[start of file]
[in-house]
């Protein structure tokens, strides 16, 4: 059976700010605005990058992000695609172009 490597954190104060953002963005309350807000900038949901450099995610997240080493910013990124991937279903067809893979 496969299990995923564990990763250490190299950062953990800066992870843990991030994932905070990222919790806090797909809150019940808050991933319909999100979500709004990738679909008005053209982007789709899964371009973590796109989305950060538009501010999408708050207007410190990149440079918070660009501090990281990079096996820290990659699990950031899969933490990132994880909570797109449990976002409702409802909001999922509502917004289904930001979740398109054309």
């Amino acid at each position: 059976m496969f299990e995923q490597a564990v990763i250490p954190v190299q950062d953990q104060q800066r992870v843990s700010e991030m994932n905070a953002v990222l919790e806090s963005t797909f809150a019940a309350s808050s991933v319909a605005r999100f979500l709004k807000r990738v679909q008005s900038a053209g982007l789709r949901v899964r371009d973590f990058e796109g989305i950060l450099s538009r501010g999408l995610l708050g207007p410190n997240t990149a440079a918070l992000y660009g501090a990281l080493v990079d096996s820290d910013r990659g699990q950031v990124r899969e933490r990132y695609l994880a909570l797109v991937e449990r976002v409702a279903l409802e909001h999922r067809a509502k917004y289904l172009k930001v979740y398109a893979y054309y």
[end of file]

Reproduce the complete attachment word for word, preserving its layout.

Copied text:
[in-house]
């Protein structure tokens, strides 16, 4: 059976700010605005990058992000695609172009 490597954190104060953002963005309350807000900038949901450099995610997240080493910013990124991937279903067809893979 496969299990995923564990990763250490190299950062953990800066992870843990991030994932905070990222919790806090797909809150019940808050991933319909999100979500709004990738679909008005053209982007789709899964371009973590796109989305950060538009501010999408708050207007410190990149440079918070660009501090990281990079096996820290990659699990950031899969933490990132994880909570797109449990976002409702409802909001999922509502917004289904930001979740398109054309």
């Amino acid at each position: 059976m496969f299990e995923q490597a564990v990763i250490p954190v190299q950062d953990q104060q800066r992870v843990s700010e991030m994932n905070a953002v990222l919790e806090s963005t797909f809150a019940a309350s808050s991933v319909a605005r999100f979500l709004k807000r990738v679909q008005s900038a053209g982007l789709r949901v899964r371009d973590f990058e796109g989305i950060l450099s538009r501010g999408l995610l708050g207007p410190n997240t990149a440079a918070l992000y660009g501090a990281l080493v990079d096996s820290d910013r990659g699990q950031v990124r899969e933490r990132y695609l994880a909570l797109v991937e449990r976002v409702a279903l409802e909001h999922r067809a509502k917004y289904l172009k930001v979740y398109a893979y054309y």